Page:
About 34 years ago, with a degree in hand, and after many low paid menial jobs…

I decided it was time to see the world.

For two years, I walked, hitched, donkeyed my way from Switzerland… through Russia… to Beijing… back eastwards to Tibet… then India.

It was there, one morning in central New Delhi, I ran out of the hostel where I was staying… and straight into the back of an elephant.

It was a shock, to say the least.

One that would have a lasting impact on me and the economic research I would conduct (and profit from) over the next 34 years…

The Difference Between Wealth and Poverty

Getting back to the elephant. Most shocking to me, besides running into it, was the children following closely behind the elephant. They were collecting the elephant’s fresh dung.

Why? Because they used it as fuel for their fires.

I thought, “Why aren’t those kids in school? They shouldn’t be chasing elephants.”

But as I sat there, recovering from the collision, I noticed something else. Next to me was one of the most emaciated beggars I’ve ever seen.

For shelter, he was sitting beneath a cartload of the most magnificent fruit – plums, apples, oranges, and everything else.

He was starving. But right there, above his head, beautiful fresh fruit. That’s when I had a revelation…

I realized the difference between wealth and poverty is a land question.

It was as simple as that.

The more expensive the land, the more poverty you’ll find.

From that moment – after my revelation in India – I knew I had to get a better understanding of how land wealth impacts the world’s economies…

Discovering the Real Estate Cycle

From there, I went back home to Australia and joined a group of people who study land economics. One of the guys there knew my interest in cycles and told me to read The Power In the Land by Fred Harrison.

Fred wrote the book in 1983. In it, he forecast that the United Kingdom would go into a slump. But importantly, he used the words “land price led slump.

No one else was talking about that as a cause for recession.

Bear in mind, I read Fred’s book in 1990. With the benefit of looking back from then, I could see that everything was panning out exactly as he said it would.

It was incredible.

As Fred had done the work on the U.K. data, I decided to study the U.S. data. After all, it made sense. It was the world’s biggest economy, the only remaining Super Power (remember, this was 1990), and the home of the biggest accumulation of personal wealth.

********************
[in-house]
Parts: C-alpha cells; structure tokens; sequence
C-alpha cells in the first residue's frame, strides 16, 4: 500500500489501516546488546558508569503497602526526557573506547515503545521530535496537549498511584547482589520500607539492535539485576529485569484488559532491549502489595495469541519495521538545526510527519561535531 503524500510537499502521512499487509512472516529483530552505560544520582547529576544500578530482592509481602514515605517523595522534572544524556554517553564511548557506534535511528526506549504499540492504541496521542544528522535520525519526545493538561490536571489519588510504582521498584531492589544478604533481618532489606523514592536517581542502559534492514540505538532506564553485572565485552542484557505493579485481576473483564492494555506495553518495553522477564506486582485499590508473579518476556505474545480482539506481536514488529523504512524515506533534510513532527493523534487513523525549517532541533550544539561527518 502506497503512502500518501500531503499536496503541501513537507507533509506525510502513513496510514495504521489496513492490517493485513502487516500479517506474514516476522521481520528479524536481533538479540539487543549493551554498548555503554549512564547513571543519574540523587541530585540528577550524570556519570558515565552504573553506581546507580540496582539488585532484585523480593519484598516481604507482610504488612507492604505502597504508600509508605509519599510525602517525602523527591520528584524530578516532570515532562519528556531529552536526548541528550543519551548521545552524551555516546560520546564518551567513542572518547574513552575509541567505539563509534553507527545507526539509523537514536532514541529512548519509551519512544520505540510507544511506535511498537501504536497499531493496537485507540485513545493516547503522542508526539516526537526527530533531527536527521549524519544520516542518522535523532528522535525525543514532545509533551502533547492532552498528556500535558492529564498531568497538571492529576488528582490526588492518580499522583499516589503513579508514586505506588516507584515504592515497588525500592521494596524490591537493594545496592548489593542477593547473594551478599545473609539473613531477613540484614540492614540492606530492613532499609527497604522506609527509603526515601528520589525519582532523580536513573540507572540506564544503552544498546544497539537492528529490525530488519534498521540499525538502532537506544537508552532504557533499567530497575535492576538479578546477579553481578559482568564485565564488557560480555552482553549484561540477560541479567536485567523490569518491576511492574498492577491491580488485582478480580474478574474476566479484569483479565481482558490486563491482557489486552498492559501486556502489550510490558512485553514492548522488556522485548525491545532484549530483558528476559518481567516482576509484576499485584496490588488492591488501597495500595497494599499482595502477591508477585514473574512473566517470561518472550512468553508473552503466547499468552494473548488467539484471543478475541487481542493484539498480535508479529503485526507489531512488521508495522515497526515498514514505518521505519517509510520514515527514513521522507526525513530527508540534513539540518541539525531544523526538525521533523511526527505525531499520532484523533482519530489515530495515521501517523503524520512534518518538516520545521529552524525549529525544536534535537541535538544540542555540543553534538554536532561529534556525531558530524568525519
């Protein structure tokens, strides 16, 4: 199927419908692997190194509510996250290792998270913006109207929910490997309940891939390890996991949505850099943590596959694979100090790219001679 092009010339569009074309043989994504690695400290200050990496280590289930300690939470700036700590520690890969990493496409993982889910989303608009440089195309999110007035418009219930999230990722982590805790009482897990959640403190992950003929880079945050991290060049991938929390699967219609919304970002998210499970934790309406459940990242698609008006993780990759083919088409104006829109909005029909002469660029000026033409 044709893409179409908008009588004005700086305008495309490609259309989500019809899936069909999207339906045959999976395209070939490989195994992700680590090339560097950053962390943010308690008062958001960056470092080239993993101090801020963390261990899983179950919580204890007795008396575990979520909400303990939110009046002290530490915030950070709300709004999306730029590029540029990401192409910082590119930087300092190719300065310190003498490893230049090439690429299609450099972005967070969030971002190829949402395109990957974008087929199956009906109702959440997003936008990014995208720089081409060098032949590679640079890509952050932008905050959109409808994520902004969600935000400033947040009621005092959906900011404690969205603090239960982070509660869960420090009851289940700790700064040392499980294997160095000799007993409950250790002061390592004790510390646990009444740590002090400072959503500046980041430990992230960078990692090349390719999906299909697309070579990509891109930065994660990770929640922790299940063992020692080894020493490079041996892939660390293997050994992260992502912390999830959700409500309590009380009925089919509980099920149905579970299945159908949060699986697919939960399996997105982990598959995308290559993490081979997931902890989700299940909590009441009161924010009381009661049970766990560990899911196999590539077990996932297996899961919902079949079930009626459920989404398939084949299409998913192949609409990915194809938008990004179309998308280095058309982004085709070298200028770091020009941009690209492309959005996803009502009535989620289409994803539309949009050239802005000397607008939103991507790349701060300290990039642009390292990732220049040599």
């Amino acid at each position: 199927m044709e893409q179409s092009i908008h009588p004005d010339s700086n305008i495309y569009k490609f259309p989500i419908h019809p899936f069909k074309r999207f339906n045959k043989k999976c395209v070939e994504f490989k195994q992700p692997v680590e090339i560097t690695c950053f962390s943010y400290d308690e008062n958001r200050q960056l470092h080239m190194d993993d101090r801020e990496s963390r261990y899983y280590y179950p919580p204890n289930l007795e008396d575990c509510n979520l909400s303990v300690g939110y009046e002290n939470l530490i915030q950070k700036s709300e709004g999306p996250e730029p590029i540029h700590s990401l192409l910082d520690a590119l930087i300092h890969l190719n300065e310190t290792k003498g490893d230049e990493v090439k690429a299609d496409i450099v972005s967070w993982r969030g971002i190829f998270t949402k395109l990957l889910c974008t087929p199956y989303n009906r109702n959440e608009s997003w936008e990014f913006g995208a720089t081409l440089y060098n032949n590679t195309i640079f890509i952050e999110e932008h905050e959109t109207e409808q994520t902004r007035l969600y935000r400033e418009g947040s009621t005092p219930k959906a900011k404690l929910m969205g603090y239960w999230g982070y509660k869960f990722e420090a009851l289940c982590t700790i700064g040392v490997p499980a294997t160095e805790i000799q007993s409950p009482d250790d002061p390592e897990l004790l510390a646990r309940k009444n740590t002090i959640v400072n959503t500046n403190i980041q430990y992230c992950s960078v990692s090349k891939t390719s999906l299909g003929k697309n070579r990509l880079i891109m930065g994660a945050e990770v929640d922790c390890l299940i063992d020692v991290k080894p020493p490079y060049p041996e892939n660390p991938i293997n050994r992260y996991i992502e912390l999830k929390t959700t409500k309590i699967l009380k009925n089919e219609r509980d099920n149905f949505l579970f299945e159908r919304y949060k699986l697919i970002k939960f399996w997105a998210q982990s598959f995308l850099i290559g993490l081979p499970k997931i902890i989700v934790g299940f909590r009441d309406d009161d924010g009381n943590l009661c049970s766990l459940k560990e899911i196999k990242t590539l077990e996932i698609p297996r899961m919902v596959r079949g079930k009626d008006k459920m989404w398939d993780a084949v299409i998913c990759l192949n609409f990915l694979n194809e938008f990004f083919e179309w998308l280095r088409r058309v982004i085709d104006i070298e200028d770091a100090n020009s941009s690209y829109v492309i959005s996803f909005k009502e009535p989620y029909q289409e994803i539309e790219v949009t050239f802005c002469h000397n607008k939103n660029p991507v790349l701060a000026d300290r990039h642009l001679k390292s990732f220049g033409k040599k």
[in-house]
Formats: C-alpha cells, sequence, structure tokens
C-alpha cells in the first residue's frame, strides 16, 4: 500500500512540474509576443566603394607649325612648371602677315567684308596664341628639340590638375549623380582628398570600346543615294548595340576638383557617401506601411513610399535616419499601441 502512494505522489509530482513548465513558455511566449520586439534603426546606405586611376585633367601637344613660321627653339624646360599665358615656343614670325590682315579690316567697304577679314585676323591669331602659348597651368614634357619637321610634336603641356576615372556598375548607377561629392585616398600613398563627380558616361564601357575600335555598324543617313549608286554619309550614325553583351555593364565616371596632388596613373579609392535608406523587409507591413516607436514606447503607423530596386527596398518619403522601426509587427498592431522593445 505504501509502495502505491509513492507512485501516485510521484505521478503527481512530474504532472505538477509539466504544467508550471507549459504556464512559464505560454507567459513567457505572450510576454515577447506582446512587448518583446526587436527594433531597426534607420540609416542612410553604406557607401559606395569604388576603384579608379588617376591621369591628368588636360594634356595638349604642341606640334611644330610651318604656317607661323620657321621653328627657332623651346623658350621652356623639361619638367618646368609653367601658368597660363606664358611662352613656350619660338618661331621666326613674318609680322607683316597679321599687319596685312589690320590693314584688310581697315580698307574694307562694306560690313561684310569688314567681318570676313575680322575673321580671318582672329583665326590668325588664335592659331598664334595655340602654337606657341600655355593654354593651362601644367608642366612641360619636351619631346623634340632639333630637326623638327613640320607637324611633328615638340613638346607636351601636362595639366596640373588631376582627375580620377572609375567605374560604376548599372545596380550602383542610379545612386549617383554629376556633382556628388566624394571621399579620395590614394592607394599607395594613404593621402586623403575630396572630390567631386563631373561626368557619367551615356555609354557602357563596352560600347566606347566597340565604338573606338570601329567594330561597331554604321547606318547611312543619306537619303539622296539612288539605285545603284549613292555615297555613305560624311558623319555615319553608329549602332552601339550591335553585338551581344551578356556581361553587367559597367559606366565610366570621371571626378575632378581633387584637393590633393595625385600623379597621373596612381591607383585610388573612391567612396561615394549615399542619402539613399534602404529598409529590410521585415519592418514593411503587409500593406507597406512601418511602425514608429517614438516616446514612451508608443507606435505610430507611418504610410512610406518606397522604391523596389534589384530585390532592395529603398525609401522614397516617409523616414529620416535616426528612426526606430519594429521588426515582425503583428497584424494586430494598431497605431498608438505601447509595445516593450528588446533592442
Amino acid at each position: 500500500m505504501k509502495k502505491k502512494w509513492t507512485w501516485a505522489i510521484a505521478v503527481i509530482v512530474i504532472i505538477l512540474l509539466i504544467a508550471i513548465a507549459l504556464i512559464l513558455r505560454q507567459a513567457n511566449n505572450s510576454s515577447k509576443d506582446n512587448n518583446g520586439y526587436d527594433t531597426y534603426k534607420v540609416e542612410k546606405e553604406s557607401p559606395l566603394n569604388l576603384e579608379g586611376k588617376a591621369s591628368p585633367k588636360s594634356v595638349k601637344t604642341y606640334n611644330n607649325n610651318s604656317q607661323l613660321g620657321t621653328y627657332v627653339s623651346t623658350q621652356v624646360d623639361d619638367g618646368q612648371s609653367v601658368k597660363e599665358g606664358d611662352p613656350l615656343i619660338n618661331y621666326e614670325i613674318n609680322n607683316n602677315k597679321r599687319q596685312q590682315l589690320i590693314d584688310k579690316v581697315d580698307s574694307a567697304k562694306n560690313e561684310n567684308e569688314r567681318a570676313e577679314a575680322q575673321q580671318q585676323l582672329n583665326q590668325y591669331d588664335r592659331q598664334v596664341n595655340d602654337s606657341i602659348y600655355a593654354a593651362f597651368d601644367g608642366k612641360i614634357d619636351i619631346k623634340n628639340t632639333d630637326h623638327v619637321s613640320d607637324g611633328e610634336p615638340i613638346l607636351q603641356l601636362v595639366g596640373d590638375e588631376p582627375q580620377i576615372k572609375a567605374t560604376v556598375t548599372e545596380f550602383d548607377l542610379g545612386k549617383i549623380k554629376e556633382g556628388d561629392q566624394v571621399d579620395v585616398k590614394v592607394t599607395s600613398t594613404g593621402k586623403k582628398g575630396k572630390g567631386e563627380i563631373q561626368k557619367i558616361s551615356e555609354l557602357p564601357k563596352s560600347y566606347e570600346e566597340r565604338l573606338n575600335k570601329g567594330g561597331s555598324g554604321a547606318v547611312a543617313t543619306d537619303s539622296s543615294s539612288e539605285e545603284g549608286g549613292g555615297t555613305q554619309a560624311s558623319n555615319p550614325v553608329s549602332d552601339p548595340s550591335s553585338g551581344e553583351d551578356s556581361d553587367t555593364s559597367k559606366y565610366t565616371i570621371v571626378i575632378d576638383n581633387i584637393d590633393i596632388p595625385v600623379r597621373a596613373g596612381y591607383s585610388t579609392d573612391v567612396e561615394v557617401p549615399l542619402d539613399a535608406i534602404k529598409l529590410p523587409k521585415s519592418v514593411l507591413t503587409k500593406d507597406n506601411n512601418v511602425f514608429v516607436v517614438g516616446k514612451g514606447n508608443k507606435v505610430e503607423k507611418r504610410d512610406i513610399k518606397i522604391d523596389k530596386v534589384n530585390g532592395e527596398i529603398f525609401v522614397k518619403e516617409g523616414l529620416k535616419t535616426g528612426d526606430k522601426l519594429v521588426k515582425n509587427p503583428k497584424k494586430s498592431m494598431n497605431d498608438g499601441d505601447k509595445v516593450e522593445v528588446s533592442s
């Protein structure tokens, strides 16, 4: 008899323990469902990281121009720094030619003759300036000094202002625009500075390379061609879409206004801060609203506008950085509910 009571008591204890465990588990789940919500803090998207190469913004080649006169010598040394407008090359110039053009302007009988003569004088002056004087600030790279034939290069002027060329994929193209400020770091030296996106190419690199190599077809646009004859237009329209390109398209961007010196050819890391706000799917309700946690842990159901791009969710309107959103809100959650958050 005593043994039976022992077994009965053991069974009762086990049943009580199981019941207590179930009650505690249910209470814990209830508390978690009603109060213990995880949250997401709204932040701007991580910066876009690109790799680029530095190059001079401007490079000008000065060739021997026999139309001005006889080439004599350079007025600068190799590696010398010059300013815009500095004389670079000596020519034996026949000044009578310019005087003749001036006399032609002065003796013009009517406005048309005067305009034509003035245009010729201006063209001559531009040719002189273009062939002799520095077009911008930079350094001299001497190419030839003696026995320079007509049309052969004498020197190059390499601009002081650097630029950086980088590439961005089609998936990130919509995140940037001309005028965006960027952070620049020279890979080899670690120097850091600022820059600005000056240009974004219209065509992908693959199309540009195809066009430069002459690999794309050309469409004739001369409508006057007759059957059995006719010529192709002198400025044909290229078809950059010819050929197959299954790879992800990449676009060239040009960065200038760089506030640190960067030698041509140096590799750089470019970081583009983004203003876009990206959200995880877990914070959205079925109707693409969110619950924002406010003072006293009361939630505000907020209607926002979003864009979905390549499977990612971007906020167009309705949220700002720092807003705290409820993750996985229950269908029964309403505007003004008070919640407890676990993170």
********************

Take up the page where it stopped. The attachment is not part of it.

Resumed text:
That was the best place to study to find out where the world’s economy was heading next.

The U.S. Leads the Way

Also remember, this was pre-internet days. To get the data I wanted, I had to go to a library. If I wanted data for the U.S., I had to go to the Australian main library… have someone look up books… and most often, borrow from libraries in the U.S.

They’d send them to me in Australia… and then I’d send them back.

One of the most important books listed U.S. public land sales from 1800 onwards. This was important because the Federal government allowed anybody who came to the U.S. to go out and claim 160 acres as theirs.

They measured the data, they measured the sales, and low and behold we had land sales peaking on average every 18 years. Such as 1818, 1836, 1854, 1869, 1888, and 1908:

Now moving forward to more recent times, the following is a chart I produced in 2012. It shows the real house prices for the U.S. and the U.K.

You can see that after 1973, we peaked in 1989, and again in 2006/2007.

That tells you where we are in the cycle and indicates what will happen next.

The following chart from the Federal Reserve Bank of St. Louis, shows the period from 2004 to today. It shows the 2007 peak. It shows the trough in 2012-2013. And it shows how real estate has soared since then.

This 18.6-Year Cycle Isn’t Done Yet

From peak to peak, the average period is 18.6 years. That puts the next peak of the real estate cycle, not in 2020… when commentators said it would top out as the Fed raised rates… but in 2025-2026.

That tells you most economists don’t understand the full story. In fact, they’re missing the most important part of the story.

It’s all because of the land, and the value in the land. And far from values and activity falling, we’re actually seeing a boom all around the world.

Check out these headlines below:

  • Inside Saudi Arabia’s Plan to Build a Skyscraper That Stretches for 75 Miles – The Wall Street Journal

  • Mortgage Delinquency Rates in U.S. Near Historic Lows in November – World Property Journal

  • Despite Slowing Housing Market in 2022, Miami Enjoyed Second Best Year in History – World Property Journal

  • U.S. homebuilder D.R. Horton beats quarterly profit estimates – Reuters

  • Home Buying Demand Picked Up as New Houses Have Become More Affordable – Morningstar

This is just a selection of the proof. We’ll show you more just like this in the weeks and months ahead in this eletter, and how you can use this proof to invest and profit.

Not just in real estate, but in stocks, too.

For now, our big advice is to not let the commentators and so-called experts scare you into thinking real estate is about to crash. They’ve gotten it wrong in the past and continue to get it wrong now.

That’s because all they have to work from is their own opinion. My analysis isn’t based on opinion. It’s based on the 18.6-year real estate cycle. Hundreds of years of history and data has shown us how accurate it is.

I’ll explain more in the next issue of this eletter, due to hit your inbox Wednesday afternoon.

Look out for more.


Phil Anderson
Editor, Cycles Trading with Phil Anderson